The Aberdonian was just 10 when she watched a friend play one of the ugly sisters in the pantomime Cinderella at a local drama group. And she marvelled at the way he looked as if he was having so much fun; smiling and laughing in a collaborative tableau.
Danielle soon joined the same group and freely admits she became ‘hooked’ on performing. She also joined Aberdeen Youth Music Theatre and her involvement in amateur shows and school productions intensified her passion for acting.
And now, she is savouring being involved with the likes of McHugh, former Strictly star Brendan Cole and Paul J Corrigan – also known as Gary: Tank Commander – in the latest HMT production, Sleeping Beauty, which launches on Saturday December 2.
‘Pantomime gets you into that Christmas feeling’
Danielle may be a rising presence in Scottish dramatic circles and has gained positive reviews with the National Theatre of Scotland. But she still relishes the warm festive glow created by panto, where everybody is offered the chance to join in the proceedings.
That’s a pleasant alternative to well-reported situations at pop concerts where fans have been ejected for singing too loudly and at plays and cinemas where patrons have talked so loudly it has spoiled the enjoyment for those trying to watch the drama or film.
She told me: “Pantomime gets you into that Christmas feeling and there’s something in it for any age group in the family. It’s full of laughs, it’s full of heart.
“So I think that everyone has their own reason for loving it. It gives you a space to sit back and be entertained for a while at what can be such a busy time of year and you get to spend some time with your loved ones alongside.”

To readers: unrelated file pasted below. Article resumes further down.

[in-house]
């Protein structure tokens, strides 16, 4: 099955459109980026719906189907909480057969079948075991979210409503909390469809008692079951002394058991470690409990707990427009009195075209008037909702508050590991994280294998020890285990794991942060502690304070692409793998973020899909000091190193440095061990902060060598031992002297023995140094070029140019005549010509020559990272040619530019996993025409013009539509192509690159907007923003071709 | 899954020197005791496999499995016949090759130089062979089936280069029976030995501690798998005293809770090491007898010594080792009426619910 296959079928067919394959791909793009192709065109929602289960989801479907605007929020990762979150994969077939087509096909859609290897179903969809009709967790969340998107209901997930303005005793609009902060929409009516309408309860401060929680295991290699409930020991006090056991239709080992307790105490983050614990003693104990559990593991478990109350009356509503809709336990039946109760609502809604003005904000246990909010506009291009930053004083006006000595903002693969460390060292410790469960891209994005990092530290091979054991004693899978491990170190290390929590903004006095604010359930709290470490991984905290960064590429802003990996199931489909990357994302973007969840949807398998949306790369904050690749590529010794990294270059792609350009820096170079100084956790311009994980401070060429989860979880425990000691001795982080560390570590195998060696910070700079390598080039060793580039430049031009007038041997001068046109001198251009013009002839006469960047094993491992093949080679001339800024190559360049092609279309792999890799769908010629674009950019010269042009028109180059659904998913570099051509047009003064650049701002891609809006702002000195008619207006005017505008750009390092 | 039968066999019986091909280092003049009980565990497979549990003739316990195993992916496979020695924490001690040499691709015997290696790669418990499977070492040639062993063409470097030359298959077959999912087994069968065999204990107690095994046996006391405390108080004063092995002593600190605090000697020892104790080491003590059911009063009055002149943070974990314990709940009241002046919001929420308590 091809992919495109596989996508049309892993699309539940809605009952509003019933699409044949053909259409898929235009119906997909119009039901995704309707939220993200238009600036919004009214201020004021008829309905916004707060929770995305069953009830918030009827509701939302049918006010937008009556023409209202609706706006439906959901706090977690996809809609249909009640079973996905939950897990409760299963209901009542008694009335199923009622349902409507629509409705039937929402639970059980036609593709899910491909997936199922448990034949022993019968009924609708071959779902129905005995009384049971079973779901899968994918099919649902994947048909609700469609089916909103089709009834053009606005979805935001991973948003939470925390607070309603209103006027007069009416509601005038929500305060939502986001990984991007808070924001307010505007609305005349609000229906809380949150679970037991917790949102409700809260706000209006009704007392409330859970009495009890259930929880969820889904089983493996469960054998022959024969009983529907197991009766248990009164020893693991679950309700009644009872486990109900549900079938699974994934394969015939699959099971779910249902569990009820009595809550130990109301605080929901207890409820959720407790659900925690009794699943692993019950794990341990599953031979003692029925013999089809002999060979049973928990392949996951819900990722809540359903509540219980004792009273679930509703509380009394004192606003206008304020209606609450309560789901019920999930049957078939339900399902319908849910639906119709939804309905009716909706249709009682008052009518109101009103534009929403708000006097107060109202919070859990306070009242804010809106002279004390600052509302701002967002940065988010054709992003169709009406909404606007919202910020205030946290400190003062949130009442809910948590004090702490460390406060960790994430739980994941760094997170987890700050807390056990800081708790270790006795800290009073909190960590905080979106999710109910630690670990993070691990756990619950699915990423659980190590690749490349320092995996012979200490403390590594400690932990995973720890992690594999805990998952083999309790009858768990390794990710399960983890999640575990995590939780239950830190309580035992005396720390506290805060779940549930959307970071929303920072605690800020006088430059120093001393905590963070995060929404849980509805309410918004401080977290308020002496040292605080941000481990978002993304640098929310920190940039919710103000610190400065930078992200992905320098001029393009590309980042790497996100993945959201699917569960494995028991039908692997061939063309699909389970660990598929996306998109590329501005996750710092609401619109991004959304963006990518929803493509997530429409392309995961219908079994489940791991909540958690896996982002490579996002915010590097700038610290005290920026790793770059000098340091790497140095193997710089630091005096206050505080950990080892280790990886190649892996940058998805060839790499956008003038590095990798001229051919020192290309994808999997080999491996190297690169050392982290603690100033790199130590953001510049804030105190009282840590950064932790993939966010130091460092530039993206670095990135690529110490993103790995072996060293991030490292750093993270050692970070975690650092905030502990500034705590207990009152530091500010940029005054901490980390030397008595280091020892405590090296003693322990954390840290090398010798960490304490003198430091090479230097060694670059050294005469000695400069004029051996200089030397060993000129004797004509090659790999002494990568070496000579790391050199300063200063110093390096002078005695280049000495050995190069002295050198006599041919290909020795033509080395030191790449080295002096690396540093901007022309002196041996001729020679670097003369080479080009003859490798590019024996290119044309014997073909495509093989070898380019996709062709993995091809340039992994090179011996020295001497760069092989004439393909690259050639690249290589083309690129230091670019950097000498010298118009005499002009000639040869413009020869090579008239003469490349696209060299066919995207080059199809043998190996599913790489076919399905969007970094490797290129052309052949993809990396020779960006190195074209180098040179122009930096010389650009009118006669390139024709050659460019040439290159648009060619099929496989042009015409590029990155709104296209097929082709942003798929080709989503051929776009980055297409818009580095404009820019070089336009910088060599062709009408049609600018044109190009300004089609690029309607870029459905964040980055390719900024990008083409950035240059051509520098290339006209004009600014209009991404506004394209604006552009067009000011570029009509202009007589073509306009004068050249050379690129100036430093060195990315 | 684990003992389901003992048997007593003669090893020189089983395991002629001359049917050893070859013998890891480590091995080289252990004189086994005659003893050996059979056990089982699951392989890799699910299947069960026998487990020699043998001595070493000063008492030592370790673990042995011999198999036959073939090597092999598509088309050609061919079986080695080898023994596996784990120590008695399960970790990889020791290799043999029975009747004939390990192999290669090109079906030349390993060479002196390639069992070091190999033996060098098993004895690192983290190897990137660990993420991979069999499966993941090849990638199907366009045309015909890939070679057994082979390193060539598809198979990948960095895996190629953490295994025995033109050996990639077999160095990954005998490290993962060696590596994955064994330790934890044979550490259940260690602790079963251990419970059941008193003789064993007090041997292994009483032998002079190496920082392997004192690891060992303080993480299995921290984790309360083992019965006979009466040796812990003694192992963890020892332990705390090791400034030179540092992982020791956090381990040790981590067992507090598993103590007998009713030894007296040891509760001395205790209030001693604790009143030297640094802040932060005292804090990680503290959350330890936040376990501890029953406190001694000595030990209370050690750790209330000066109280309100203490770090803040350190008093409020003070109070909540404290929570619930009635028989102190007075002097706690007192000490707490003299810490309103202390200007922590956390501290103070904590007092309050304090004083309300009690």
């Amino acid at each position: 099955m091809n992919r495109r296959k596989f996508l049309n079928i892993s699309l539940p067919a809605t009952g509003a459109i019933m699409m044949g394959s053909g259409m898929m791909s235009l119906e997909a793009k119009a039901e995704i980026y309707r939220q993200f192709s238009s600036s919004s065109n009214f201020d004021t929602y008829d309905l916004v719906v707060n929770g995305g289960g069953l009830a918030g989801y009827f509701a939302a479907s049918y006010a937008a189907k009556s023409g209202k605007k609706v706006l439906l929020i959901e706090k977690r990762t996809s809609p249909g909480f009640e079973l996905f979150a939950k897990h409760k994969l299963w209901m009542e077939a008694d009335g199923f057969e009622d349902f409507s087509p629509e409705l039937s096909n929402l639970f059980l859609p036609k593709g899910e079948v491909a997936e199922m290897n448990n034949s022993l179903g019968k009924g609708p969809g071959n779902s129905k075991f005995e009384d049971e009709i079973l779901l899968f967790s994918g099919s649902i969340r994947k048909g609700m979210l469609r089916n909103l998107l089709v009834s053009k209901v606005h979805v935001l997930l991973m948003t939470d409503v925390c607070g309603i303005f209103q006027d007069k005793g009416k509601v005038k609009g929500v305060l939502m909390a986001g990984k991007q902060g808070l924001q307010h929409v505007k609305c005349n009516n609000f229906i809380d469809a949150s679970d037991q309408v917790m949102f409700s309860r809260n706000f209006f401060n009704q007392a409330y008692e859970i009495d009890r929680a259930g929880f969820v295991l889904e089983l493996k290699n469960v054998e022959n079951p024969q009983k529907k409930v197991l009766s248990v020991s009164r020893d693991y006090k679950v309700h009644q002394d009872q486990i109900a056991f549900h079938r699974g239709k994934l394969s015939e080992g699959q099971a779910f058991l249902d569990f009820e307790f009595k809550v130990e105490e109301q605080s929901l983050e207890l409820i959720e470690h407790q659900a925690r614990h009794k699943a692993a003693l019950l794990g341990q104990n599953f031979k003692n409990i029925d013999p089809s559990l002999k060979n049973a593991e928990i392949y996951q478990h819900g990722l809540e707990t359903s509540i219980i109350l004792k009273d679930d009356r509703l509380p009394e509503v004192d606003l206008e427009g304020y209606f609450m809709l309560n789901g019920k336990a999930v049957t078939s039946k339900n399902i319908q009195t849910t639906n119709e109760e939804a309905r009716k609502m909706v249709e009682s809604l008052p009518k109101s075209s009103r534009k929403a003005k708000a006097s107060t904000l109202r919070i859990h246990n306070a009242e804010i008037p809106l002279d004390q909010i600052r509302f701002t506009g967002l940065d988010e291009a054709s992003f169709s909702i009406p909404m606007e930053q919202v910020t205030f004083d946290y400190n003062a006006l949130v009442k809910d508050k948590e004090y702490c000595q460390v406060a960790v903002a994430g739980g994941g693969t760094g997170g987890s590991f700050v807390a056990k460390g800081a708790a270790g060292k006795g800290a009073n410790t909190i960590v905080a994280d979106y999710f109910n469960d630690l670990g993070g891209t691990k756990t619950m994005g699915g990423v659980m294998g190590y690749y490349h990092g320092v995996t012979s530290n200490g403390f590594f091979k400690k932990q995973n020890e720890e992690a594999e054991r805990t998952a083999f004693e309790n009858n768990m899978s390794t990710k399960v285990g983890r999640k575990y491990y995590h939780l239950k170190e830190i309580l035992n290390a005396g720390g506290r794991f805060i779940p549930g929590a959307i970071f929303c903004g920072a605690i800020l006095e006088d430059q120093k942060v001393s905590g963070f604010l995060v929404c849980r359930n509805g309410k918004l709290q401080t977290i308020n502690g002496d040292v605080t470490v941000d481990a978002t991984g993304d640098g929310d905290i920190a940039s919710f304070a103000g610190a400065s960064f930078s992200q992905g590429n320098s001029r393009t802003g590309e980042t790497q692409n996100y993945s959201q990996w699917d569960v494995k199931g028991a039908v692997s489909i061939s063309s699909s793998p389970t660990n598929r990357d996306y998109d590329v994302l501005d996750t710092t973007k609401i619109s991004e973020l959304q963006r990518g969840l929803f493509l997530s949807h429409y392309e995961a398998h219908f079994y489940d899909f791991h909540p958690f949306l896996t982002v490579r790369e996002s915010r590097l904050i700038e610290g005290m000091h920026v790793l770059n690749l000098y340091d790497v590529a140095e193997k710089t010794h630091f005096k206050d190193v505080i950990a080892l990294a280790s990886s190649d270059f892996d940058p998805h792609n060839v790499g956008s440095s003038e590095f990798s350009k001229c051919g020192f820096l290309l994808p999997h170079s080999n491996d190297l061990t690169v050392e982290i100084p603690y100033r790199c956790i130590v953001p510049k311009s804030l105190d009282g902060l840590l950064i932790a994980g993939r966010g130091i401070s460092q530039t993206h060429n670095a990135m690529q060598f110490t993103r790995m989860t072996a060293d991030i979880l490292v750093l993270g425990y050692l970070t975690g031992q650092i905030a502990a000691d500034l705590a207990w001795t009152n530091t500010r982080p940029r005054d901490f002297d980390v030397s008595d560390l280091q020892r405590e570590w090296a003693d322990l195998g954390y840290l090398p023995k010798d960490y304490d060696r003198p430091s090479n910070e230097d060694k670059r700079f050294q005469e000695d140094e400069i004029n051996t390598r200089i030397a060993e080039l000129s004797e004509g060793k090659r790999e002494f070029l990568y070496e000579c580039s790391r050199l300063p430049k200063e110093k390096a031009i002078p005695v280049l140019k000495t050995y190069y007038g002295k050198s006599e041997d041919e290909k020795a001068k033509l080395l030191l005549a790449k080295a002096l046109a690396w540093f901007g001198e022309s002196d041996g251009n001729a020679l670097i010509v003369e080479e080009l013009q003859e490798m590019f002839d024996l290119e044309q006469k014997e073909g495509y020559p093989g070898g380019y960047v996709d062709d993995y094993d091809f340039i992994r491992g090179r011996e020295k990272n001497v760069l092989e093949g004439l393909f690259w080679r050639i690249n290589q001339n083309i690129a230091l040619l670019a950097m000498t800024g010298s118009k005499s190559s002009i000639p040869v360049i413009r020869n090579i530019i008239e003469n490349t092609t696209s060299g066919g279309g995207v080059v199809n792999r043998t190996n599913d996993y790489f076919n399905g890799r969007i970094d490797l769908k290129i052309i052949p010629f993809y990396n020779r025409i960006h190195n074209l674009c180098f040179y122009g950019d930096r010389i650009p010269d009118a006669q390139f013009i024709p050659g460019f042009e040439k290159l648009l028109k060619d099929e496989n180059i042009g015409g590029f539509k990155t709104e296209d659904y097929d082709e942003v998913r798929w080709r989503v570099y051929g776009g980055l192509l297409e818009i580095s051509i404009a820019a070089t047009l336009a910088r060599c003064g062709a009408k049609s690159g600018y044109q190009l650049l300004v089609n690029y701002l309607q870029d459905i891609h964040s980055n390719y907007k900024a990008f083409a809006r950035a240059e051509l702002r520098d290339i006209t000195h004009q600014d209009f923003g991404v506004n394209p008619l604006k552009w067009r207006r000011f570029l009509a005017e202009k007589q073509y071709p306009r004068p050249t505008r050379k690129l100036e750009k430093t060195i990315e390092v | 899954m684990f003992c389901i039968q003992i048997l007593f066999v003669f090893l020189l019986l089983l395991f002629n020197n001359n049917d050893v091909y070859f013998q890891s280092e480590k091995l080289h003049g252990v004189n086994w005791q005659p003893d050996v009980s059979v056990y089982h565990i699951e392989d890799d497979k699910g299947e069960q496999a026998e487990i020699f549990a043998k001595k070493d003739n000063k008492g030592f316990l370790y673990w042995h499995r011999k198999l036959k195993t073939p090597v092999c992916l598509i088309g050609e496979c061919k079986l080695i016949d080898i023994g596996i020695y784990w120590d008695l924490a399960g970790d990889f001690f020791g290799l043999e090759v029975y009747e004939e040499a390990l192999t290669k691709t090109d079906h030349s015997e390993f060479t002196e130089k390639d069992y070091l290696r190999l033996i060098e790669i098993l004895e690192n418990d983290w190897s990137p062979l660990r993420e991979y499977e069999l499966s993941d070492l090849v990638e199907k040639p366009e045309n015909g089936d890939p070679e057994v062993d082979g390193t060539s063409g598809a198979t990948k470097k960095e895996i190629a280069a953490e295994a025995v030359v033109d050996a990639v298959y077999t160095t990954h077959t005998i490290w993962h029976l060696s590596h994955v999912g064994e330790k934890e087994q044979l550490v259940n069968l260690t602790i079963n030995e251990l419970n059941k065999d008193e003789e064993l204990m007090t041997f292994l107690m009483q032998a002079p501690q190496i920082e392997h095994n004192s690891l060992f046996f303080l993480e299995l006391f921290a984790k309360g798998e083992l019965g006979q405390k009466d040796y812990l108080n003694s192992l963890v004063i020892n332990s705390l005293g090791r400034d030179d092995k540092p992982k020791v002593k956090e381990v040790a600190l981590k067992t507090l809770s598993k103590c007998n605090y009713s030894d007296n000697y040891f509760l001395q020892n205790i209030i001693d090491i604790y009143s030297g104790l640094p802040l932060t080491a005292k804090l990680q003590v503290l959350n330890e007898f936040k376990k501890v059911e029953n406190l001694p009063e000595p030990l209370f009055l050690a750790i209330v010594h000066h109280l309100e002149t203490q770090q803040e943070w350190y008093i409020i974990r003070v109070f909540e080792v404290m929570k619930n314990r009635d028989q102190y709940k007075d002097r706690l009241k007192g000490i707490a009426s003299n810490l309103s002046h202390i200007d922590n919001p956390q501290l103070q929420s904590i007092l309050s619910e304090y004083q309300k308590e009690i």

Fiona Kennedy is the equivalent of panto royalty. The Aberdeen singer-songwriter and star of stage, TV and radio, performed with an array of stars, including Eartha Kitt, Sylvester McCoy, Paul Nicholas, Leslie Crowther, Francie and Josie, Allan Stewart and was in Jack and the Beanstalk at the O’Keefe Centre in Toronto with Lionel Blair.
Amd she has always been fascinated by the fashion in which pantomime can open a child’s eyes to the wonderful world of theatre and the wider sphere of arts.
It’s their first time in a venue
She said: “Panto is often the very first time that kids go into a theatre, and from the second the curtain goes up they’re involved in a rollicking good interactive show – bright lights, dancing, singing, larger than life characters, goodies and baddies, it has it all.
“There are good jokes, terrible jokes and a familiar story. Panto is just such a wonderful way to introduce children to live performance and there’s usually enough innuendo to keep the adults more than happy too!
“It’s marvellous to see kids’ reactions from the get go. If a song or some dialogue is boring, you soon know about it. Young audiences can be the most discerning.
“I remember my husband Francis taking our eldest, Hannah, to His Majesty’s Theatre when she was three and I was playing Cinderella.
“At the point where the Ugly Sisters made me tear up my ticket to the ball, there was deathly silence for ten seconds – then Hannah shouted from the stalls with a foghorn voice: ‘Don’t worry Mum, everything will be alright when you get home’.
“My Cinderella days were over!”
The curtain will be rising on several pantos in the weeks ahead and the interaction between the audience and the cast will be actively encouraged.
In the midst of wars, a cost-of-living crisis and political turbulence on the news, who wouldn’t want to escape to a place where a positive ending is guaranteed?
Further information about pantomimes in Aberdeen and Inverness is available from aberdeenperformingarts.com and